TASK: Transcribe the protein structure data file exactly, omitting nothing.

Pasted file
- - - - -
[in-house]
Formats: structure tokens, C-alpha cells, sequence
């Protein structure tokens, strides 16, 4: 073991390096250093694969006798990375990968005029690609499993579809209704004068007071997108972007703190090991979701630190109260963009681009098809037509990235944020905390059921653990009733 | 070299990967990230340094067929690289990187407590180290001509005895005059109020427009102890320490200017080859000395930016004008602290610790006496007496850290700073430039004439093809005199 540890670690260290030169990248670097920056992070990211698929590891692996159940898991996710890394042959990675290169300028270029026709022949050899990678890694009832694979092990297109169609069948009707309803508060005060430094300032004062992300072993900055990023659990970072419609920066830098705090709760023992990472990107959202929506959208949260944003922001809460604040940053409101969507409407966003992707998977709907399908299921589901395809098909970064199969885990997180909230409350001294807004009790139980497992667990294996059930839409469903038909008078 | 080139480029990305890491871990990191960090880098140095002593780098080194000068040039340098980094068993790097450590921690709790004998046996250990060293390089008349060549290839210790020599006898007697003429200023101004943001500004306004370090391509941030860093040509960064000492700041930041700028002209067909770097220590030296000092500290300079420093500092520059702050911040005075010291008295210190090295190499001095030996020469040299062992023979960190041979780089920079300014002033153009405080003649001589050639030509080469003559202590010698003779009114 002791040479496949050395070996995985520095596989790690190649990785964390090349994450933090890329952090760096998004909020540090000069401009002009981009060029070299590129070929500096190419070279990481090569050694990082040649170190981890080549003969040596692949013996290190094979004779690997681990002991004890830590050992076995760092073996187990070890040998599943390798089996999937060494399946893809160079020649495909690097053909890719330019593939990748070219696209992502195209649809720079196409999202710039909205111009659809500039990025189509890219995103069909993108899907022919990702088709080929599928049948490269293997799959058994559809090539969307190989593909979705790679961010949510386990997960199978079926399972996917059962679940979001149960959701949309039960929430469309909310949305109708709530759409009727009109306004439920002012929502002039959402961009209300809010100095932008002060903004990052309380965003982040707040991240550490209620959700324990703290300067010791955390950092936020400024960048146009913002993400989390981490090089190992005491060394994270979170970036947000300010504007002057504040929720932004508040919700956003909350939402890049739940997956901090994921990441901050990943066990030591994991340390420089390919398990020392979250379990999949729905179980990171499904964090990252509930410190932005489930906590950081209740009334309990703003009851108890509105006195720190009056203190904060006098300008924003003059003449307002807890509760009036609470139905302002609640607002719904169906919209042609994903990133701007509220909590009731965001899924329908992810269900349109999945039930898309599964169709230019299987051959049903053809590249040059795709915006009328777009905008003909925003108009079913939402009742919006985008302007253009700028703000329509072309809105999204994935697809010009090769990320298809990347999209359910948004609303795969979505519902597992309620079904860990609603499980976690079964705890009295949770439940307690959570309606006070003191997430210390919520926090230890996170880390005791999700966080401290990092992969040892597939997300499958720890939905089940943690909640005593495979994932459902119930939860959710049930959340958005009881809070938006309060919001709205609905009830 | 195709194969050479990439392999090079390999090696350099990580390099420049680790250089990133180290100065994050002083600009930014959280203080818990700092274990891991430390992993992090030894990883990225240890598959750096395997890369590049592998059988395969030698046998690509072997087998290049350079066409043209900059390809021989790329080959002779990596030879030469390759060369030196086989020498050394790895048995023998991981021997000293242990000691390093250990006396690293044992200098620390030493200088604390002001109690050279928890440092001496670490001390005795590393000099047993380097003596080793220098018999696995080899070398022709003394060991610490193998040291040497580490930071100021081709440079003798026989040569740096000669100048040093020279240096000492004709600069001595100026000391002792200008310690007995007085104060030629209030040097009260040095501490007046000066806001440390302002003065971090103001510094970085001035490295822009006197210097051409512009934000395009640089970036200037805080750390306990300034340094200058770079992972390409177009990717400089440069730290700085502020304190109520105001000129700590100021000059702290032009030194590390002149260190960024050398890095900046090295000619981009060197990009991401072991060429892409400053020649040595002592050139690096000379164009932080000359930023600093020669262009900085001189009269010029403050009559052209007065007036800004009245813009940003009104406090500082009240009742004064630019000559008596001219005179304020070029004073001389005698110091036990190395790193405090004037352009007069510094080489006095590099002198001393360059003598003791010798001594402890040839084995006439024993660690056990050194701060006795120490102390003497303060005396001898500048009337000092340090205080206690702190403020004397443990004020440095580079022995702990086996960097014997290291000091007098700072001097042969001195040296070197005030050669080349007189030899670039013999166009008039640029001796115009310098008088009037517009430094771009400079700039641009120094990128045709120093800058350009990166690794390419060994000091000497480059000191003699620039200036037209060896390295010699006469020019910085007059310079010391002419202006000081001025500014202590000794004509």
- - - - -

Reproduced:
[in-house]
Formats: structure tokens, C-alpha cells, sequence
């Protein structure tokens, strides 16, 4: 073991390096250093694969006798990375990968005029690609499993579809209704004068007071997108972007703190090991979701630190109260963009681009098809037509990235944020905390059921653990009733 | 070299990967990230340094067929690289990187407590180290001509005895005059109020427009102890320490200017080859000395930016004008602290610790006496007496850290700073430039004439093809005199 540890670690260290030169990248670097920056992070990211698929590891692996159940898991996710890394042959990675290169300028270029026709022949050899990678890694009832694979092990297109169609069948009707309803508060005060430094300032004062992300072993900055990023659990970072419609920066830098705090709760023992990472990107959202929506959208949260944003922001809460604040940053409101969507409407966003992707998977709907399908299921589901395809098909970064199969885990997180909230409350001294807004009790139980497992667990294996059930839409469903038909008078 | 080139480029990305890491871990990191960090880098140095002593780098080194000068040039340098980094068993790097450590921690709790004998046996250990060293390089008349060549290839210790020599006898007697003429200023101004943001500004306004370090391509941030860093040509960064000492700041930041700028002209067909770097220590030296000092500290300079420093500092520059702050911040005075010291008295210190090295190499001095030996020469040299062992023979960190041979780089920079300014002033153009405080003649001589050639030509080469003559202590010698003779009114 002791040479496949050395070996995985520095596989790690190649990785964390090349994450933090890329952090760096998004909020540090000069401009002009981009060029070299590129070929500096190419070279990481090569050694990082040649170190981890080549003969040596692949013996290190094979004779690997681990002991004890830590050992076995760092073996187990070890040998599943390798089996999937060494399946893809160079020649495909690097053909890719330019593939990748070219696209992502195209649809720079196409999202710039909205111009659809500039990025189509890219995103069909993108899907022919990702088709080929599928049948490269293997799959058994559809090539969307190989593909979705790679961010949510386990997960199978079926399972996917059962679940979001149960959701949309039960929430469309909310949305109708709530759409009727009109306004439920002012929502002039959402961009209300809010100095932008002060903004990052309380965003982040707040991240550490209620959700324990703290300067010791955390950092936020400024960048146009913002993400989390981490090089190992005491060394994270979170970036947000300010504007002057504040929720932004508040919700956003909350939402890049739940997956901090994921990441901050990943066990030591994991340390420089390919398990020392979250379990999949729905179980990171499904964090990252509930410190932005489930906590950081209740009334309990703003009851108890509105006195720190009056203190904060006098300008924003003059003449307002807890509760009036609470139905302002609640607002719904169906919209042609994903990133701007509220909590009731965001899924329908992810269900349109999945039930898309599964169709230019299987051959049903053809590249040059795709915006009328777009905008003909925003108009079913939402009742919006985008302007253009700028703000329509072309809105999204994935697809010009090769990320298809990347999209359910948004609303795969979505519902597992309620079904860990609603499980976690079964705890009295949770439940307690959570309606006070003191997430210390919520926090230890996170880390005791999700966080401290990092992969040892597939997300499958720890939905089940943690909640005593495979994932459902119930939860959710049930959340958005009881809070938006309060919001709205609905009830 | 195709194969050479990439392999090079390999090696350099990580390099420049680790250089990133180290100065994050002083600009930014959280203080818990700092274990891991430390992993992090030894990883990225240890598959750096395997890369590049592998059988395969030698046998690509072997087998290049350079066409043209900059390809021989790329080959002779990596030879030469390759060369030196086989020498050394790895048995023998991981021997000293242990000691390093250990006396690293044992200098620390030493200088604390002001109690050279928890440092001496670490001390005795590393000099047993380097003596080793220098018999696995080899070398022709003394060991610490193998040291040497580490930071100021081709440079003798026989040569740096000669100048040093020279240096000492004709600069001595100026000391002792200008310690007995007085104060030629209030040097009260040095501490007046000066806001440390302002003065971090103001510094970085001035490295822009006197210097051409512009934000395009640089970036200037805080750390306990300034340094200058770079992972390409177009990717400089440069730290700085502020304190109520105001000129700590100021000059702290032009030194590390002149260190960024050398890095900046090295000619981009060197990009991401072991060429892409400053020649040595002592050139690096000379164009932080000359930023600093020669262009900085001189009269010029403050009559052209007065007036800004009245813009940003009104406090500082009240009742004064630019000559008596001219005179304020070029004073001389005698110091036990190395790193405090004037352009007069510094080489006095590099002198001393360059003598003791010798001594402890040839084995006439024993660690056990050194701060006795120490102390003497303060005396001898500048009337000092340090205080206690702190403020004397443990004020440095580079022995702990086996960097014997290291000091007098700072001097042969001195040296070197005030050669080349007189030899670039013999166009008039640029001796115009310098008088009037517009430094771009400079700039641009120094990128045709120093800058350009990166690794390419060994000091000497480059000191003699620039200036037209060896390295010699006469020019910085007059310079010391002419202006000081001025500014202590000794004509």